Human Error and Commercial Aviation Accidents: An Analysis Using the Human Factors Analysis and Classification System

Clemson University, Department of Industrial Engineering, 121 Freeman Hall, Box 340920, Clemson, SC 29634-0920, USA.
Human Factors The Journal of the Human Factors and Ergonomics Society (Impact Factor: 1.69). 05/2007; 49(2):227-42. DOI: 10.1518/001872007X312469
Source: PubMed


The aim of this study was to extend previous examinations of aviation accidents to include specific aircrew, environmental, supervisory, and organizational factors associated with two types of commercial aviation (air carrier and commuter/ on-demand) accidents using the Human Factors Analysis and Classification System (HFACS).
HFACS is a theoretically based tool for investigating and analyzing human error associated with accidents and incidents. Previous research has shown that HFACS can be reliably used to identify human factors trends associated with military and general aviation accidents.
Using data obtained from both the National Transportation Safety Board and the Federal Aviation Administration, 6 pilot-raters classified aircrew, supervisory, organizational, and environmental causal factors associated with 1020 commercial aviation accidents that occurred over a 13-year period.
The majority of accident causal factors were attributed to aircrew and the environment, with decidedly fewer associated with supervisory and organizational causes. Comparisons were made between HFACS causal categories and traditional situational variables such as visual conditions, injury severity, and regional differences.
These data will provide support for the continuation, modification, and/or development of interventions aimed at commercial aviation safety.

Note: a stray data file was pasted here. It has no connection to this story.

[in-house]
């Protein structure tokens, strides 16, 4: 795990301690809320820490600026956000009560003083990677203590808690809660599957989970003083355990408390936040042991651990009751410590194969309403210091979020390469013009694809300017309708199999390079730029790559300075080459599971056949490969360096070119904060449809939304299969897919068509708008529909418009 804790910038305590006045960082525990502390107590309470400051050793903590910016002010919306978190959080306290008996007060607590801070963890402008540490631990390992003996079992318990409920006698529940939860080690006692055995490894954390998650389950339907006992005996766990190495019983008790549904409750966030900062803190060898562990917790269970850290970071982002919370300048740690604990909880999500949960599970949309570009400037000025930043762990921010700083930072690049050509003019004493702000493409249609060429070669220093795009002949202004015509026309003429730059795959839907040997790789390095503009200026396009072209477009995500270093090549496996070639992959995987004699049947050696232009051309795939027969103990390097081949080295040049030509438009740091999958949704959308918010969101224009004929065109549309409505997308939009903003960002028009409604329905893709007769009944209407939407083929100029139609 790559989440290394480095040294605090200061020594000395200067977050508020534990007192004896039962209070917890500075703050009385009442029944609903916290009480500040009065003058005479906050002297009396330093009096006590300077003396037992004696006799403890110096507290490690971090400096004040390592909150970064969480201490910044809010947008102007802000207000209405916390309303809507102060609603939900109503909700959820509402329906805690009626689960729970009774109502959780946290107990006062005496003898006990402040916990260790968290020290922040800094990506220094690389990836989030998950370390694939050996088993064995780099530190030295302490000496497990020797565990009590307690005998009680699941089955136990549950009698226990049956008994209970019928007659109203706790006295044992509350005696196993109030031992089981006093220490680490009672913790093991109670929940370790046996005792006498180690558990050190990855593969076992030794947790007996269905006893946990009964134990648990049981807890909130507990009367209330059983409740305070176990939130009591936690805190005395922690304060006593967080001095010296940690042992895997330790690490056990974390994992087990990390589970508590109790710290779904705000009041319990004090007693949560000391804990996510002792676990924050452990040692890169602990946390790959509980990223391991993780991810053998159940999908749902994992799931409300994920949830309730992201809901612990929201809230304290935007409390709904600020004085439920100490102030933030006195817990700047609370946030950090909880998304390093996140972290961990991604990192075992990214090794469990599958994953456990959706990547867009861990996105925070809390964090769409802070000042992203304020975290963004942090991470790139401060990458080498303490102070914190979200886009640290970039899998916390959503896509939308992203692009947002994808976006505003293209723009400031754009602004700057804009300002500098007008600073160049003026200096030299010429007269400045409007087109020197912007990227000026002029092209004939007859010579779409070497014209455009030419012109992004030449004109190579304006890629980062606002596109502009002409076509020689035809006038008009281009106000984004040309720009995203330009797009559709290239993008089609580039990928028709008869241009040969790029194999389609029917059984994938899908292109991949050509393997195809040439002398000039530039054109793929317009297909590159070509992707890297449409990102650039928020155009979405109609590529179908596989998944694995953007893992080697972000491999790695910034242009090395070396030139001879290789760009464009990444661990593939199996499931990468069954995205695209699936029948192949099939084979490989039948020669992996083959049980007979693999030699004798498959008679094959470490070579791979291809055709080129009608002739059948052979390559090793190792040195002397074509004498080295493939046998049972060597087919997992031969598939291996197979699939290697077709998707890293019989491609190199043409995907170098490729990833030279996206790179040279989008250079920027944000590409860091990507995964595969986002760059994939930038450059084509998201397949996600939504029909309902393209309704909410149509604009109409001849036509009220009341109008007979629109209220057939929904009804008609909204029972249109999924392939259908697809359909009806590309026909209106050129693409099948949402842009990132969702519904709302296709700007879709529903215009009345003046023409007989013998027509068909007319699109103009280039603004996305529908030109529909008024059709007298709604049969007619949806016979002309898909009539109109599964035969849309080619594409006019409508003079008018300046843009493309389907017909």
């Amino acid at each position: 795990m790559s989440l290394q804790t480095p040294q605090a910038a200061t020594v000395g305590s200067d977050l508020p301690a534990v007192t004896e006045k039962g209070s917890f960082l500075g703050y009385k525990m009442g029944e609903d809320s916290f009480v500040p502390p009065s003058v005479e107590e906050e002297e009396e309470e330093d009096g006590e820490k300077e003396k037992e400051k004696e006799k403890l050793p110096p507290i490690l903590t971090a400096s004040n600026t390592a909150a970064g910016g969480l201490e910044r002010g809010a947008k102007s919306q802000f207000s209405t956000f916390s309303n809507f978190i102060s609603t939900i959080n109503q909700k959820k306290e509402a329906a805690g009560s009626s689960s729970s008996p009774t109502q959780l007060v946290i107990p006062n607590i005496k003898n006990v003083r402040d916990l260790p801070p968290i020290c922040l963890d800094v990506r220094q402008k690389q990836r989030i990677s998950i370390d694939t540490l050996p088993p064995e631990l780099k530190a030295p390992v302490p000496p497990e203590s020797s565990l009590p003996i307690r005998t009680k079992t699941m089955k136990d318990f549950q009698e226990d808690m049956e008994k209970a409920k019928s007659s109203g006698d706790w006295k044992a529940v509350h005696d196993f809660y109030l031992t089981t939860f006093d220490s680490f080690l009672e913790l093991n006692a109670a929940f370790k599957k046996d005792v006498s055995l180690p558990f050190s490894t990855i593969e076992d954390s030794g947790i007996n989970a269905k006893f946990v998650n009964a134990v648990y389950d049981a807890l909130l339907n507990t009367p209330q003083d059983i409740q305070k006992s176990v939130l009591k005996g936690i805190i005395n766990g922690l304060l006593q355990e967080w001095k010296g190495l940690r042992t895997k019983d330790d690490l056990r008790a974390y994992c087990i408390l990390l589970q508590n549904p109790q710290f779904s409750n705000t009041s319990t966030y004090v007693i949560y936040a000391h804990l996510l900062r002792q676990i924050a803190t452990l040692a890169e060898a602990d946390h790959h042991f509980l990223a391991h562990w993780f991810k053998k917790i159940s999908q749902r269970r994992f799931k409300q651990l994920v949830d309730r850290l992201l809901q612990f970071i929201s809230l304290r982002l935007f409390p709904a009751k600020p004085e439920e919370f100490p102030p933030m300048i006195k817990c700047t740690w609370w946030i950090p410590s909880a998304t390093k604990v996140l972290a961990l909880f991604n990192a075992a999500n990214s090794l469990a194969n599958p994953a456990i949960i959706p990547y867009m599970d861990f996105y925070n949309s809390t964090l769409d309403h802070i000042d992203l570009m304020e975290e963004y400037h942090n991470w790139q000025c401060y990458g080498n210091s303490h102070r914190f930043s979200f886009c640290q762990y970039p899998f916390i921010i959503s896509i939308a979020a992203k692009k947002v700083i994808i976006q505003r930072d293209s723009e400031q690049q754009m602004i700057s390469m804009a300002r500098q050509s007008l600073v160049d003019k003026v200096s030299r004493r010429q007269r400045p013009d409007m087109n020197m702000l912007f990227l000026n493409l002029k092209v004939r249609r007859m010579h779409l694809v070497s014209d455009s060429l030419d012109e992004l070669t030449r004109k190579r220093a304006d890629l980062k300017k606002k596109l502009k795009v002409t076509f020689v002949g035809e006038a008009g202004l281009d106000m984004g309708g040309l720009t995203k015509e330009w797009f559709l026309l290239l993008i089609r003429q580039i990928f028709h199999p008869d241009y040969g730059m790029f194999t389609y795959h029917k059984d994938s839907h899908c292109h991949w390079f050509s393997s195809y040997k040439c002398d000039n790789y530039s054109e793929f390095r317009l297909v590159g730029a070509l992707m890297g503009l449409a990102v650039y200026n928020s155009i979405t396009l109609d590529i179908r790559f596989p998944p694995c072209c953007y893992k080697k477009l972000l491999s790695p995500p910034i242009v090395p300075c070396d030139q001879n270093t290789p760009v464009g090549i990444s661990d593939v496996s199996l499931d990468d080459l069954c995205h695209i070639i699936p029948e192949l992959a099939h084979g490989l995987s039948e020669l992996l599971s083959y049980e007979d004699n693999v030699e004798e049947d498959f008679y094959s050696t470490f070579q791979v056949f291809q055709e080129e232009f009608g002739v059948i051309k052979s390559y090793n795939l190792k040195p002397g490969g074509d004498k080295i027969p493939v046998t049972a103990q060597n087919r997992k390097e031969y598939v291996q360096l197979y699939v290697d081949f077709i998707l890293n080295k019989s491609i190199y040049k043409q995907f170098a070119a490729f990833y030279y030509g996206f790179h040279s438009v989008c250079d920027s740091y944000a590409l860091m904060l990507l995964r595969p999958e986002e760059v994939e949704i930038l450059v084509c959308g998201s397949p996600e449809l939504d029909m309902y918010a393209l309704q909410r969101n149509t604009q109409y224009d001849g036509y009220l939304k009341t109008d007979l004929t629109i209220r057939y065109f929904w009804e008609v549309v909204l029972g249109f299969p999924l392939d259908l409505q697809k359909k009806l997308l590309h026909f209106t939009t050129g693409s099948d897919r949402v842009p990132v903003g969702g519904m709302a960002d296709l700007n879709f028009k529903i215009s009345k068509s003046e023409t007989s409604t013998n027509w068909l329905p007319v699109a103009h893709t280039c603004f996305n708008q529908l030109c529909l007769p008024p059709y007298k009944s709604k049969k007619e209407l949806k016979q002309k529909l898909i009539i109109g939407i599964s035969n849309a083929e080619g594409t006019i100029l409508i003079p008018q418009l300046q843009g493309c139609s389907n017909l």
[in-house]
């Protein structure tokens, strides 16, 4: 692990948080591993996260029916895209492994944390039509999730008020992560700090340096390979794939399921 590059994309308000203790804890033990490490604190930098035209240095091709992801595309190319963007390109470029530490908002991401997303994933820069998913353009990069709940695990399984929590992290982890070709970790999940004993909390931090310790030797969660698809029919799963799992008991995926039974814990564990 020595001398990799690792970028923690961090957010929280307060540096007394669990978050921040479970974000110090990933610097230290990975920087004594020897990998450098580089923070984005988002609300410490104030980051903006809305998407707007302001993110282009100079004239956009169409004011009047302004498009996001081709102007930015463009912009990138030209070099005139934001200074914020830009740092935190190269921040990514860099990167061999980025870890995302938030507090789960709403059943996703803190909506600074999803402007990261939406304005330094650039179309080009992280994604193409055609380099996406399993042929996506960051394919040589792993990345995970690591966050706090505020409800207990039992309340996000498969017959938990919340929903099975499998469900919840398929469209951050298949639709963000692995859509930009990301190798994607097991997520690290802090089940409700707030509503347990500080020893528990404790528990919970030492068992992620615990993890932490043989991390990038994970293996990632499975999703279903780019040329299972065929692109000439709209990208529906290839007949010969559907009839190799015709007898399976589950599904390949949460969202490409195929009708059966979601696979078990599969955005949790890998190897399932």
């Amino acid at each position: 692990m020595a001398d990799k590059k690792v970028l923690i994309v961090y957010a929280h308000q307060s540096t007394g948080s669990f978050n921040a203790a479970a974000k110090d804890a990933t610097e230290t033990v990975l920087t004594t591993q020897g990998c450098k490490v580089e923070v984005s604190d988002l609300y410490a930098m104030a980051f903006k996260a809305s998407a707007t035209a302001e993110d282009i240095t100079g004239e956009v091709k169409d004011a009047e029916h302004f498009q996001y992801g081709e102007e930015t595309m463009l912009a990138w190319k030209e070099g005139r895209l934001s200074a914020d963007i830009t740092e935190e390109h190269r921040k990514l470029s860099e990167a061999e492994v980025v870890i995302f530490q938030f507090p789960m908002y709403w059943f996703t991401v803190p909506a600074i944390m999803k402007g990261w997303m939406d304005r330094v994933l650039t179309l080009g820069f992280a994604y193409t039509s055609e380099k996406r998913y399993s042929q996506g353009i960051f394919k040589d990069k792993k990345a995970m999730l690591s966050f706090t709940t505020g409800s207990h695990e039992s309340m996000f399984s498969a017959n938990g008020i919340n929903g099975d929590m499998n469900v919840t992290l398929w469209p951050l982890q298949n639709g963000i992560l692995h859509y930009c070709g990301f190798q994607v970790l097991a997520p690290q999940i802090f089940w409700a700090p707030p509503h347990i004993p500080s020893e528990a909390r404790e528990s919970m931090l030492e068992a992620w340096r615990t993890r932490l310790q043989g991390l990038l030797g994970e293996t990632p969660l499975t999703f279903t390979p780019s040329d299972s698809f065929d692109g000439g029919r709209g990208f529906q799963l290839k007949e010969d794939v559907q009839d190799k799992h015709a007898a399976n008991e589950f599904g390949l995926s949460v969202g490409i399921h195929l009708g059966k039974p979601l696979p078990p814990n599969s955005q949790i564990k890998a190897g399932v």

HFACS provides a tool for assessing human factors associated with accidents and incidents.

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    • "HFACS was first developed for the aviation accident investigation (Shappell and Wiegmann, 2000, 2001). In the last decade, the HFACS model was not only successfully applied in the aviation industry by Shappell et al. (2007), but also in the railway (Reinach and Viale, 2006) and mining industry (Patterson and Shappell, 2010). For instance, the study of Rothblum et al. (2002) was the pioneer scientific research that aimed to investigate human factor in maritime accidents. "
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    • "The framework was further developed to also cover other causal factors than human factors, namely environmental factors like machinery failures and meteorological conditions (Wiegmann et al., 2005). The success of the method in detecting the contributing latent and active failures in the accident analysis made the method popular in the field of accident analysis that is vastly used in analysis of civil aviation accidents (Shappell et al., 2007) as well as the accidents in other domains like railroad (Reinach and Viale, 2006) and maritime (Chen and Chou, 2012; Chen et al., 2013). Reinach and Viale (2006) have further developed the method by adding the fifth level, namely ''external factors'', to the initial four levels in order to cover the latent failures that come from outside a particular domain. "
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